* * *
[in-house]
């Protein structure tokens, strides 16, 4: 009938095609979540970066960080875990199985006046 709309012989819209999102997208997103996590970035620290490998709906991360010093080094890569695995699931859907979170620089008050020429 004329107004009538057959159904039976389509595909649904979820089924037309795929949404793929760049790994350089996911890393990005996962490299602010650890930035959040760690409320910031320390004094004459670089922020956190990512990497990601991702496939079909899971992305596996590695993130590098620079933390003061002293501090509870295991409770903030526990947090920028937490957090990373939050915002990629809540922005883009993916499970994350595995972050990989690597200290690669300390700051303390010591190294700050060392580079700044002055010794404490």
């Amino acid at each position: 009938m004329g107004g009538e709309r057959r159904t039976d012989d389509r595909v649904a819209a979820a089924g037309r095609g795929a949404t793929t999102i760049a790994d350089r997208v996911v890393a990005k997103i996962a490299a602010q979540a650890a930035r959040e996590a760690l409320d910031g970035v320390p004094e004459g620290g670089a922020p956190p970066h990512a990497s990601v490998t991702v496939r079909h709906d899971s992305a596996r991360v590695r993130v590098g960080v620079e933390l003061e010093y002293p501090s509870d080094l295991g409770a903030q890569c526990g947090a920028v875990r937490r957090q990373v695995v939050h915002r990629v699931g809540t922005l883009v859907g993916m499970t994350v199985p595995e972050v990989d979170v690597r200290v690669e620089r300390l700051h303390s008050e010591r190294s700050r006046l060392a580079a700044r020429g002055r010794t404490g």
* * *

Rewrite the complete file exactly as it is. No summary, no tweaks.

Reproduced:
[in-house]
């Protein structure tokens, strides 16, 4: 009938095609979540970066960080875990199985006046 709309012989819209999102997208997103996590970035620290490998709906991360010093080094890569695995699931859907979170620089008050020429 004329107004009538057959159904039976389509595909649904979820089924037309795929949404793929760049790994350089996911890393990005996962490299602010650890930035959040760690409320910031320390004094004459670089922020956190990512990497990601991702496939079909899971992305596996590695993130590098620079933390003061002293501090509870295991409770903030526990947090920028937490957090990373939050915002990629809540922005883009993916499970994350595995972050990989690597200290690669300390700051303390010591190294700050060392580079700044002055010794404490």
């Amino acid at each position: 009938m004329g107004g009538e709309r057959r159904t039976d012989d389509r595909v649904a819209a979820a089924g037309r095609g795929a949404t793929t999102i760049a790994d350089r997208v996911v890393a990005k997103i996962a490299a602010q979540a650890a930035r959040e996590a760690l409320d910031g970035v320390p004094e004459g620290g670089a922020p956190p970066h990512a990497s990601v490998t991702v496939r079909h709906d899971s992305a596996r991360v590695r993130v590098g960080v620079e933390l003061e010093y002293p501090s509870d080094l295991g409770a903030q890569c526990g947090a920028v875990r937490r957090q990373v695995v939050h915002r990629v699931g809540t922005l883009v859907g993916m499970t994350v199985p595995e972050v990989d979170v690597r200290v690669e620089r300390l700051h303390s008050e010591r190294s700050r006046l060392a580079a700044r020429g002055r010794t404490g």